takes care of Stumpy, a 7-year-old terrier mix, a
neutered male, that lives both inside and outside.
Sharie has had Stumpyís teeth cleaned in the past and
wonders how often itís necessary. She wants to take
care of his teeth but is concerned about the anesthetic
procedure when they are cleaned. She has heard that his
teeth can be cleaned by a groomer without anesthesia and
wondered if that might be a better way to go.
humans, itís common to have set, regular schedules for
dental cleanings, considered important in preventing
dental disease. This is not often the case with our
companions. It should be.
reasons we donít routinely have our companionsí
teeth addressed are many. Veterinarians donít always
communicate enough the need for proper dental care in
the prevention of dental disease as wells as other
diseases that can result from it. Cost also plays a
role. For humans, insurance helps reduce out-of-pocket
expense. Unfortunately, in veterinary medicine,
insurance is less common. As Sharie discusses in her
letter, anesthesia is an absolute necessity when
performing proper dental cleaning or treatment and this
can increase the risk involved. A key point, however:
the risk from dental disease almost always outweighs the
risk of anesthesia to the patient.
for having your dogís teeth cleaned by the groomer, I
advise against it. Certainly the groomer can be asked to
brush your dogís teeth but having them scaled while
the dog is being restrained is not a good idea. First of
all, it is virtually impossible to do a thorough
cleaning on an awake dog. Second, scaling the teeth
leaves tiny grooves in the enamel which allow for a much
faster building up of tartar. Thirdly, an awake dental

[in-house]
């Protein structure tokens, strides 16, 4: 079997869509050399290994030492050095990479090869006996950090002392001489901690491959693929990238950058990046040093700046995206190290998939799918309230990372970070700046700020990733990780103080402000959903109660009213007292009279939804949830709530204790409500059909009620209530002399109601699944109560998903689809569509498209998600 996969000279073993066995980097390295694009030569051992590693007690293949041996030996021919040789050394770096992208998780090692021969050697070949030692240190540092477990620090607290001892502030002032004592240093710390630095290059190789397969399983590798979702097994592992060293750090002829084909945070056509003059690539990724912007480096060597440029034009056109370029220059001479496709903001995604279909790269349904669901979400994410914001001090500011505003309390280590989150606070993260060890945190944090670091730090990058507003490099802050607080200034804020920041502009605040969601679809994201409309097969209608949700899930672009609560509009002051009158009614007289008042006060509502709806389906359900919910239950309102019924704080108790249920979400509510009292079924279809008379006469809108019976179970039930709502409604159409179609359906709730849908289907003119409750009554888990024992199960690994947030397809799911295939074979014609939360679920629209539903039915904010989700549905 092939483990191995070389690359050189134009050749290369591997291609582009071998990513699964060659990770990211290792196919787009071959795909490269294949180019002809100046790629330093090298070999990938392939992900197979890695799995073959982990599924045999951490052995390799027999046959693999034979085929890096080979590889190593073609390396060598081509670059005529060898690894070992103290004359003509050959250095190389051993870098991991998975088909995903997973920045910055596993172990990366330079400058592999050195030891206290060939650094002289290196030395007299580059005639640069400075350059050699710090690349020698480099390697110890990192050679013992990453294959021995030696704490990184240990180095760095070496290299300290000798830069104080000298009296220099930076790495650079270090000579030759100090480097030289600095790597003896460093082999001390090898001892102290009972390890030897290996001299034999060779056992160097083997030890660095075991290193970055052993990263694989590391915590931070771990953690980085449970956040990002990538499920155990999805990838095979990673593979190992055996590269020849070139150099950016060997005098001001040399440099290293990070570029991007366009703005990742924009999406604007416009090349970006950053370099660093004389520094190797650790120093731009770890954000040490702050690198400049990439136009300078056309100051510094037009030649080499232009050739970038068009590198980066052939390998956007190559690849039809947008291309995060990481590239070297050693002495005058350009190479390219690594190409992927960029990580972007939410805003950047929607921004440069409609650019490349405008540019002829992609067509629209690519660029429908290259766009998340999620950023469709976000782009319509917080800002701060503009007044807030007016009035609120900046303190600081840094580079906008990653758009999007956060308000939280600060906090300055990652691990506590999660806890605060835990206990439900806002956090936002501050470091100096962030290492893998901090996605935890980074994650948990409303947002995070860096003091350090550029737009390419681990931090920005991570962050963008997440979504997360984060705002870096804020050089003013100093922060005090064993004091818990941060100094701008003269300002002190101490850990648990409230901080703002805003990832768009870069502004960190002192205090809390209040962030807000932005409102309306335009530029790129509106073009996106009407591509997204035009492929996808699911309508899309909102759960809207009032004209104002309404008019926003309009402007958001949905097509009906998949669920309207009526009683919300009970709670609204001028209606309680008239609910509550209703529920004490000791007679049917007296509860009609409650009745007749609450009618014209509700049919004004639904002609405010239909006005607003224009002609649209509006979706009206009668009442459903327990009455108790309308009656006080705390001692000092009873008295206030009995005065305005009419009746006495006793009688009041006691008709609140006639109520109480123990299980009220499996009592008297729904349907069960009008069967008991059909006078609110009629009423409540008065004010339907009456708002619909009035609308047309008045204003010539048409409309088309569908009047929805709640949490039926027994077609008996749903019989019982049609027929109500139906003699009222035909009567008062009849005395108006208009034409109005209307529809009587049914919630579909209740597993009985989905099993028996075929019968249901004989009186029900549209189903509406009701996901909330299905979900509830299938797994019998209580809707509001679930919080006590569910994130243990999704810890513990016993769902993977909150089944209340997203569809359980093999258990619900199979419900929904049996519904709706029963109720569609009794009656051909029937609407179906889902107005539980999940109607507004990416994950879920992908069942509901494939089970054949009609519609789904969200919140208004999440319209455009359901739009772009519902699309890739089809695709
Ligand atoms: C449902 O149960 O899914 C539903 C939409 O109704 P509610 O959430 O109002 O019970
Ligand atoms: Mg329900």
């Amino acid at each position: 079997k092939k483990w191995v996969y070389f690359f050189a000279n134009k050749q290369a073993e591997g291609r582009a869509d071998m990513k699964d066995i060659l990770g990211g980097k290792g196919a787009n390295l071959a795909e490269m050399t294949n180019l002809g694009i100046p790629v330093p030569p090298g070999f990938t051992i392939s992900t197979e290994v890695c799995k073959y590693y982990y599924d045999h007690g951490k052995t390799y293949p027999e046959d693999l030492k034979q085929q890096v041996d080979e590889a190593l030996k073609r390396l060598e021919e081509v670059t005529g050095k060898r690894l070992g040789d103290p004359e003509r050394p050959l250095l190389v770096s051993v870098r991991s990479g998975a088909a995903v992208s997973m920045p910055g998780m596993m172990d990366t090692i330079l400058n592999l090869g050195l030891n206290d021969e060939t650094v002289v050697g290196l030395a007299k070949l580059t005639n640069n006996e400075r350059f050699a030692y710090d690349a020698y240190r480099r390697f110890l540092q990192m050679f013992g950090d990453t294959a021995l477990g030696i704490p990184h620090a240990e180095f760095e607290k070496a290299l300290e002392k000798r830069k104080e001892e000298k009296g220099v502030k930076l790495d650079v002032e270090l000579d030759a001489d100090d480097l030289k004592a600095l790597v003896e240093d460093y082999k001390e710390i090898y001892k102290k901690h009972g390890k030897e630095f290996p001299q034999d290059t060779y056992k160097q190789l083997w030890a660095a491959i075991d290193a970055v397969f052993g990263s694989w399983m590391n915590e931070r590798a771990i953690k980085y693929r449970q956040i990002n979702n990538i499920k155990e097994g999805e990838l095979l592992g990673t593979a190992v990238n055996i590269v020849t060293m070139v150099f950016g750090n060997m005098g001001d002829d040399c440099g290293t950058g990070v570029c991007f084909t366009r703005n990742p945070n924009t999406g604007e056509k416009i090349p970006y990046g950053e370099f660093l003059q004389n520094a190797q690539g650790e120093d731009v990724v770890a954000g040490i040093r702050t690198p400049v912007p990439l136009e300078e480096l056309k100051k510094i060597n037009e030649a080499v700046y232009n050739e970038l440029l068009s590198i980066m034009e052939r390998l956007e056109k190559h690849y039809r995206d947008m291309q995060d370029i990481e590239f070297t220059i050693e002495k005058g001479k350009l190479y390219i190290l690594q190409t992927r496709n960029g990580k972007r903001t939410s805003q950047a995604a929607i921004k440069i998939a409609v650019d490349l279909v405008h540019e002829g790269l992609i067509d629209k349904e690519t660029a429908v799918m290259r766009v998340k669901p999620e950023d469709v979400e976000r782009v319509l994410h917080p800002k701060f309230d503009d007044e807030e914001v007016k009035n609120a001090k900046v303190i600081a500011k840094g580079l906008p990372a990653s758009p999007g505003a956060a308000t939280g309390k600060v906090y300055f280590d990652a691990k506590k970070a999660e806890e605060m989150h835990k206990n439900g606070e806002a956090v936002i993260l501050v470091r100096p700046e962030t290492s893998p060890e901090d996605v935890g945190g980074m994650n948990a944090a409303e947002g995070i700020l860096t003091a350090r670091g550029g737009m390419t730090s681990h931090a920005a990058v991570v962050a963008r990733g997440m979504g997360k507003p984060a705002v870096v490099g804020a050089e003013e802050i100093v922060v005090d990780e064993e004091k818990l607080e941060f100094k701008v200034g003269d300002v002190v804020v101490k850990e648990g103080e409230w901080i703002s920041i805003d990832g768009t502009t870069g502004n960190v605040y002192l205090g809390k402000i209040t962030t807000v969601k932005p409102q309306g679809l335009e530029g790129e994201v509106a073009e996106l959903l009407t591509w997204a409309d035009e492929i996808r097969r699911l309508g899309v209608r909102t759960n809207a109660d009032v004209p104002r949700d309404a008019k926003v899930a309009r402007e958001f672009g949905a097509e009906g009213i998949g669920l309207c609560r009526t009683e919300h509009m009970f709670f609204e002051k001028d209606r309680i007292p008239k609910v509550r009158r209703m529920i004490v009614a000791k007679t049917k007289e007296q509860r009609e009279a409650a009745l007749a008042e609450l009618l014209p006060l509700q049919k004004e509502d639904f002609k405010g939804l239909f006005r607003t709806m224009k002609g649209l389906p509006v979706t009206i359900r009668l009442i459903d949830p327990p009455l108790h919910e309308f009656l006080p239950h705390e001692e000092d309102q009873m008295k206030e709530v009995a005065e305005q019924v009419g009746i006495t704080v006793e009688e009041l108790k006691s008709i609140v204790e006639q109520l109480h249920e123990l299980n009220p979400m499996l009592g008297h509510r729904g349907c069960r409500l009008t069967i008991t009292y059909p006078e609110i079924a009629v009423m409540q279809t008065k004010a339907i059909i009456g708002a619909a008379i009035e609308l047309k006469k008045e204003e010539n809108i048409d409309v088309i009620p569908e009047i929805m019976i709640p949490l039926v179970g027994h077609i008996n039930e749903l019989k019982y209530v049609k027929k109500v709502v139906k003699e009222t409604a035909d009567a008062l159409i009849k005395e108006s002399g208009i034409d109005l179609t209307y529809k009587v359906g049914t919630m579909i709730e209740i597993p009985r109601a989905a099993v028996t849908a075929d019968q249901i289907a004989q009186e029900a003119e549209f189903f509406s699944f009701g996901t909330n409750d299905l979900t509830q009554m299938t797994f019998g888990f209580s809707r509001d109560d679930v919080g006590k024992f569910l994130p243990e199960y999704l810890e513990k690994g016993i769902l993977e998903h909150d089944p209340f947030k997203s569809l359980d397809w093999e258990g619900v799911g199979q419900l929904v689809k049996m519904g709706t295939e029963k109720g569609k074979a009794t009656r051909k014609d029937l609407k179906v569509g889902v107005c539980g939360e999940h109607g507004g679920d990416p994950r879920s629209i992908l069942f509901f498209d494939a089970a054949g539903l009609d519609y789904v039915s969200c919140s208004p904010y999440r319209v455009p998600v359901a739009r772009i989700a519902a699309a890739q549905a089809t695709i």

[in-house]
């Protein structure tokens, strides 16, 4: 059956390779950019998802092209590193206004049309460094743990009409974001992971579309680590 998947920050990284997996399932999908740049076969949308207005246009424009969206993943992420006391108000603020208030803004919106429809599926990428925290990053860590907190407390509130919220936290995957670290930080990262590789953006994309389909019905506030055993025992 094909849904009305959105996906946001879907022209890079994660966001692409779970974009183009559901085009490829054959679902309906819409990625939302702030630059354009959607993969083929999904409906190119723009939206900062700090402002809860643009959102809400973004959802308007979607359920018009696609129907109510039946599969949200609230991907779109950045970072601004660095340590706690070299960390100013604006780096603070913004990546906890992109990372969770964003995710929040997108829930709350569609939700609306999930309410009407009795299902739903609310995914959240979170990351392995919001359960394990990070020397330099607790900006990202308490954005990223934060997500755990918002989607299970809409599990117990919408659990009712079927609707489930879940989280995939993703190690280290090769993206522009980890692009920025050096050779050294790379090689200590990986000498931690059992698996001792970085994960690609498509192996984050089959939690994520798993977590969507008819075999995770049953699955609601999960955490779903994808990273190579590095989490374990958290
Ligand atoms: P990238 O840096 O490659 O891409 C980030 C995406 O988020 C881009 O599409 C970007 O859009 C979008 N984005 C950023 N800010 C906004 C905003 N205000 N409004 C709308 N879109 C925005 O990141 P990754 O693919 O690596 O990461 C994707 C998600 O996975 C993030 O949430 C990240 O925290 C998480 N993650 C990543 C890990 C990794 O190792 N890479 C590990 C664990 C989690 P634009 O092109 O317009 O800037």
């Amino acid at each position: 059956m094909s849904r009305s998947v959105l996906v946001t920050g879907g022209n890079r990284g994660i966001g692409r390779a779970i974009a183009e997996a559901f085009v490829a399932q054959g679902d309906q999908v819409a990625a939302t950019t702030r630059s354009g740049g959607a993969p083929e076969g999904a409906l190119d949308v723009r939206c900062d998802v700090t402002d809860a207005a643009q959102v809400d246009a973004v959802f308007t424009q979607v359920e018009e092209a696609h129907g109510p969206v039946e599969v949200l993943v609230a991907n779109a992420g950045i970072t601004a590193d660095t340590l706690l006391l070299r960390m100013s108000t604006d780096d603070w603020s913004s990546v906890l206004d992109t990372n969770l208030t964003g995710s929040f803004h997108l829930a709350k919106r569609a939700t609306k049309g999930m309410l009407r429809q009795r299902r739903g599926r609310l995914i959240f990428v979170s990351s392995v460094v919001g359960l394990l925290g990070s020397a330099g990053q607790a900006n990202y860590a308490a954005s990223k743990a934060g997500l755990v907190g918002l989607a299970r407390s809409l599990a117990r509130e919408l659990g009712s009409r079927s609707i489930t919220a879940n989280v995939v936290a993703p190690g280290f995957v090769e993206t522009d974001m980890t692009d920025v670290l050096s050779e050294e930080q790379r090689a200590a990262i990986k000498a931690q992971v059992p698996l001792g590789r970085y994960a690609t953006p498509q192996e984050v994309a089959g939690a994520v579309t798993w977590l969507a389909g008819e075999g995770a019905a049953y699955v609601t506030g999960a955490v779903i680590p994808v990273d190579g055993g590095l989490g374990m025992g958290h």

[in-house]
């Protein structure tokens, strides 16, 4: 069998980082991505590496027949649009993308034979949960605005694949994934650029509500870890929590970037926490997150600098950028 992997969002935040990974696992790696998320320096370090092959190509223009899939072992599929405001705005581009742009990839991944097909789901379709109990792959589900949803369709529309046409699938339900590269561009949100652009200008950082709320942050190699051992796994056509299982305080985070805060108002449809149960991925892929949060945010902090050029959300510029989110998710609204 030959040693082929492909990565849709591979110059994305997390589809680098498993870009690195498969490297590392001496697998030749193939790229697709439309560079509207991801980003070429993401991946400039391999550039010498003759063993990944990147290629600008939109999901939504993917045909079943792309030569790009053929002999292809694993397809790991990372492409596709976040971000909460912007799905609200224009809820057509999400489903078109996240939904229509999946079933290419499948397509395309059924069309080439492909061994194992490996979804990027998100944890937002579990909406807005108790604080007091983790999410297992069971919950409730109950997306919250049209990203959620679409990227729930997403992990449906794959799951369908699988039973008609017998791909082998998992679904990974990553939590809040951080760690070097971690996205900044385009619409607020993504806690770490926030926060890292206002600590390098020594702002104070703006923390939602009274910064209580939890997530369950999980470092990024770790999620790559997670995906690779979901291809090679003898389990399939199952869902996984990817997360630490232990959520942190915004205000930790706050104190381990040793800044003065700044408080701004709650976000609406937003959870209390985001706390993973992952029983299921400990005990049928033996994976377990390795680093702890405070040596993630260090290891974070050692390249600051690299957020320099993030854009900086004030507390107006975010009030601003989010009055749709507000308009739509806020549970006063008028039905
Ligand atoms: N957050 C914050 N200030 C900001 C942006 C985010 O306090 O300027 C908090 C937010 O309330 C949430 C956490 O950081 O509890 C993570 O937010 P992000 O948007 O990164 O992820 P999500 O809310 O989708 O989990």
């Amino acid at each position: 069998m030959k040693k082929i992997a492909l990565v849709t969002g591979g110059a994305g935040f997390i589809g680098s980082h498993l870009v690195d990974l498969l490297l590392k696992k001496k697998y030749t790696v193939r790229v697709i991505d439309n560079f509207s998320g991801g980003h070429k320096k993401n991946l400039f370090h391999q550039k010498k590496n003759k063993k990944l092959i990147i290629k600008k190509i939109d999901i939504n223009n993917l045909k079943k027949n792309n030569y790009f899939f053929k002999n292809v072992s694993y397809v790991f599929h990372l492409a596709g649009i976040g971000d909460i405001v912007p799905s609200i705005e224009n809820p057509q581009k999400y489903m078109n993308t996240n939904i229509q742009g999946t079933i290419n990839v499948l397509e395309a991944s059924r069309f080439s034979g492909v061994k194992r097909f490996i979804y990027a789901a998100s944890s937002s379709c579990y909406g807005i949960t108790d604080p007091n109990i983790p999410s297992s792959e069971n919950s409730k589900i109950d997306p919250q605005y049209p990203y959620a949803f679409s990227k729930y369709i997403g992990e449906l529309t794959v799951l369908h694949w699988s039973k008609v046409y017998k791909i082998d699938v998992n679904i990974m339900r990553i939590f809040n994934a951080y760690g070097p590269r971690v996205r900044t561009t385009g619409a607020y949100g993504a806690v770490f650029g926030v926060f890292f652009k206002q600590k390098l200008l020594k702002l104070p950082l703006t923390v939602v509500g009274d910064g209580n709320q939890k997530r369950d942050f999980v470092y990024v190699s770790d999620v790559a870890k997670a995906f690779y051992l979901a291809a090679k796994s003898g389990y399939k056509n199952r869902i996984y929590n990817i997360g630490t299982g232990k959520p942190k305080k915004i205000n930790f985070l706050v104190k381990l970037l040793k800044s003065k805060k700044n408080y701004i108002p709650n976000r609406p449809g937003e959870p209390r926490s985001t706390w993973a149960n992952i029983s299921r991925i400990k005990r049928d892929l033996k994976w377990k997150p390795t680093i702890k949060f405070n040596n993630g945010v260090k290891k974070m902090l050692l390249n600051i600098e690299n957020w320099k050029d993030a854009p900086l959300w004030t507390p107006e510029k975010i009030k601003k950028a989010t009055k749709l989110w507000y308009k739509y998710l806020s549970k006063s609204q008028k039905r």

patient will not allow probing of the gum/tooth margins
and cleaning bellow the gum line, which is absolutely
necessary when properly cleaning a dogís teeth.
Another important step in proper dental cleaning is
polishing the teeth, which removes the tiny grooves
mentioned from the scaling process, leaving the teeth
ultra-smooth and more resistant to tartar build up.
for frequency, yearly cleaning is usually adequate in
younger patients, but itís not a
"cast-in-stone" rule. Some companions may need
to have their teeth cleaned more frequently.
companions, like individual people, have different
dental characteristics that affect dental health, from
how the teeth align, to how the enamel molecules pack
together and what type of bacteria live in the mouth.
Gum structure and how tightly the gums stick to the
tooth root margins can be very critical in dental
aging, the frequency of needed regular dental cleanings
usually increases because older dogs can have more
health issues that can be impacted by dental disease ó
heart disease, liver disease, and kidney disease, for
example. These are all worse for your companion than
having his teeth cleaned. At the very least, these
patients need to have their teeth examined twice a year.
veterinarian should be able to perform a thorough dental
evaluation along with a physical examination to
determine your companionís individual needs. And, donít
let age be the determining factor. Older companions are
often suffering from severe dental problems because
their caretakers are either ignorant of it or reluctant
to have them undergo a dental procedure. This is a big
mistake for their health and overall life quality. It is
no fun to live your life with dental disease and the
daily pain associated with it. Remember, the risk of the
procedure is far less than the risk of severe health
can tell you many wonderful stories of how much better
patients have felt after their caretakers have allowed
them to be treated for dental disease. It truly gives
these patients a new outlook on their lives.